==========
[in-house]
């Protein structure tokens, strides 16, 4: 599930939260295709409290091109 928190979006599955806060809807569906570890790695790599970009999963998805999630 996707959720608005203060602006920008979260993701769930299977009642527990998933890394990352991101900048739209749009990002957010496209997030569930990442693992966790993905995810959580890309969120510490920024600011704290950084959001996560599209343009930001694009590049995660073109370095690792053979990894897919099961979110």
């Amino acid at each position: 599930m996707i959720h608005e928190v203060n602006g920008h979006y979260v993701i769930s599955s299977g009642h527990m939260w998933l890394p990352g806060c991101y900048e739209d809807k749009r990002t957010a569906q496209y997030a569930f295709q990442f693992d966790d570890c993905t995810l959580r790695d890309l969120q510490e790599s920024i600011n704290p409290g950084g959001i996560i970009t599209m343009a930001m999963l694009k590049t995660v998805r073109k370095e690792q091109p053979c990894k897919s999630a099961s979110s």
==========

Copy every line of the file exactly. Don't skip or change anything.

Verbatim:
[in-house]
């Protein structure tokens, strides 16, 4: 599930939260295709409290091109 928190979006599955806060809807569906570890790695790599970009999963998805999630 996707959720608005203060602006920008979260993701769930299977009642527990998933890394990352991101900048739209749009990002957010496209997030569930990442693992966790993905995810959580890309969120510490920024600011704290950084959001996560599209343009930001694009590049995660073109370095690792053979990894897919099961979110």
């Amino acid at each position: 599930m996707i959720h608005e928190v203060n602006g920008h979006y979260v993701i769930s599955s299977g009642h527990m939260w998933l890394p990352g806060c991101y900048e739209d809807k749009r990002t957010a569906q496209y997030a569930f295709q990442f693992d966790d570890c993905t995810l959580r790695d890309l969120q510490e790599s920024i600011n704290p409290g950084g959001i996560i970009t599209m343009a930001m999963l694009k590049t995660v998805r073109k370095e690792q091109p053979c990894k897919s999630a099961s979110s």